Property listings in the 'Emerald City' have skyrocketed as investors cash in their housing assets, preparing to pump the funds into superannuation and take advantage of tax changes.
The number of properties coming onto the market in Sydney in January rose by 100 per cent, and 200 per cent in Sydney and its regions, figures from property group Raine & Horne offices show.
In many areas, the flood of listings reflects transitional changes to superannuation, which allow up to $1 million in after-tax contributions to be made prior to July 1, 2007.
Proprietor of Raine & Horne Newtown, Ben Treweeke, in Sydney's inner west said the changes are having real impact on the property market in the area.
"We've sold a lot of management properties for people who are moving their money into superannuation," he said.
"Indeed rent rolls across the board are relatively static because every time we take on a new management property, we're also selling one."
Under the federal government's new super regulations, money received from a taxed super fund will be tax-free for people over the age of 60, making it the most tax-effective investment for retirement.
At present, money is taxed when put into a fund, while within a fund, and generally when withdrawn.
But once the new laws are in place, an individual will be limited to investments totalling $150,000 a year or a maximum $450,000 within a three-year period.
Mr Treweeke believes the shift to super can also be partly attributed to low rental yields.
The Real Estate Institute of Australia (REIA) said the supply of rental property is tight because of investor selling to take advantage of other investment opportunities like super.
However, with rental returns now improving due to tight supply of rentable property investor interest in property could be reignited.
"Increases in rents are not just a market response to tight vacancy rates, but also to yields," REIA president Graham Joyce said.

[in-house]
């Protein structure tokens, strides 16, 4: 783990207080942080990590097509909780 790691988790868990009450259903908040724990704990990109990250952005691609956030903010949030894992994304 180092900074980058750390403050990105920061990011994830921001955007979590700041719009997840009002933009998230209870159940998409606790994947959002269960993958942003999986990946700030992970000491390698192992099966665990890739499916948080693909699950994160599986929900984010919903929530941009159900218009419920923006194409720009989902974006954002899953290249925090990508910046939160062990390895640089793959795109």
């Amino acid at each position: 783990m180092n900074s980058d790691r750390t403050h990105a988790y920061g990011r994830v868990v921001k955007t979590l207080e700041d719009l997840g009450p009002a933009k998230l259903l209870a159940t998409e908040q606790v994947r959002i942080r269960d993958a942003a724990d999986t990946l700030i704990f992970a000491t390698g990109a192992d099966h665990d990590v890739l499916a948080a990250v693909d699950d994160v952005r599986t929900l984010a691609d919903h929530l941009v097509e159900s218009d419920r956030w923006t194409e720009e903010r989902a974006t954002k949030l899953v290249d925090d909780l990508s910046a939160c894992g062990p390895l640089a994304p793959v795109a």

"It has been suggested that this is a one-off event and will ease after June."
However, given that investors will be able to shift up to $450,000 within a three year period into super after June, the REIA predicts that the sell-off of residential investment property will continue.
So will the market continue to be flooded in coming months?
Chief executive officer of Raine & Horne, Angus Raine, thinks not.
"There will not be a flood by any means," he said.
About 85 per cent of property owners hold one property, meaning there's only a small percentage of property owners that will have the capital to put into super.
"This selling is going to free the market up ... and really bring down the ceiling for first time home buyers," he said.
Mr Raine said the availability of property in Sydney areas such as Bondi Beach, Bondi Junction and Potts Point - traditional investor areas - is increasing.
In Sydney's north, Raine & Horne salesman David Hill says there are more investors selling than homeowners, with one and two bedroom apartments in the $350,000 to $500,000 range being snapped up by first homebuyers.
Mr Raine said the unprecedented rise in listings could dampen property prices temporarily.
But it could also fuel the rental crisis further by reducing the stock of rental homes available, because the majority are being purchased by owner occupiers.
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